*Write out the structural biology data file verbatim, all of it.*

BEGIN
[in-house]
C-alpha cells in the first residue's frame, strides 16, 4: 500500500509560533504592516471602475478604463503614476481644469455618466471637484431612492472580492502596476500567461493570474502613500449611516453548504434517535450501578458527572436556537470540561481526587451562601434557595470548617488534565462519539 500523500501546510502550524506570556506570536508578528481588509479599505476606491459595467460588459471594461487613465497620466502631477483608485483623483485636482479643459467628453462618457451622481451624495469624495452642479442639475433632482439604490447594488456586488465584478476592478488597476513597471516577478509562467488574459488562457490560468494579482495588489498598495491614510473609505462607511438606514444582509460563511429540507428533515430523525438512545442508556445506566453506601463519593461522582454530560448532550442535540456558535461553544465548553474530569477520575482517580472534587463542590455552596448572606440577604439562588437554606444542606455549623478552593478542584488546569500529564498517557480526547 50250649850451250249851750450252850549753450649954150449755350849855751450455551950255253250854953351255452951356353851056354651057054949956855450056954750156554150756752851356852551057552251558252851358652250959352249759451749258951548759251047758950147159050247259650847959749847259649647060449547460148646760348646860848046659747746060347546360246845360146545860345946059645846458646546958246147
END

[in-house]
C-alpha cells in the first residue's frame, strides 16, 4: 500500500509560533504592516471602475478604463503614476481644469455618466471637484431612492472580492502596476500567461493570474502613500449611516453548504434517535450501578458527572436556537470540561481526587451562601434557595470548617488534565462519539 500523500501546510502550524506570556506570536508578528481588509479599505476606491459595467460588459471594461487613465497620466502631477483608485483623483485636482479643459467628453462618457451622481451624495469624495452642479442639475433632482439604490447594488456586488465584478476592478488597476513597471516577478509562467488574459488562457490560468494579482495588489498598495491614510473609505462607511438606514444582509460563511429540507428533515430523525438512545442508556445506566453506601463519593461522582454530560448532550442535540456558535461553544465548553474530569477520575482517580472534587463542590455552596448572606440577604439562588437554606444542606455549623478552593478542584488546569500529564498517557480526547 50250649850451250249851750450252850549753450649954150449755350849855751450455551950255253250854953351255452951356353851056354651057054949956855450056954750156554150756752851356852551057552251558252851358652250959352249759451749258951548759251047758950147159050247259650847959749847259649647060449547460148646760348646860848046659747746060347546360246845360146545860345946059645846458646546958246147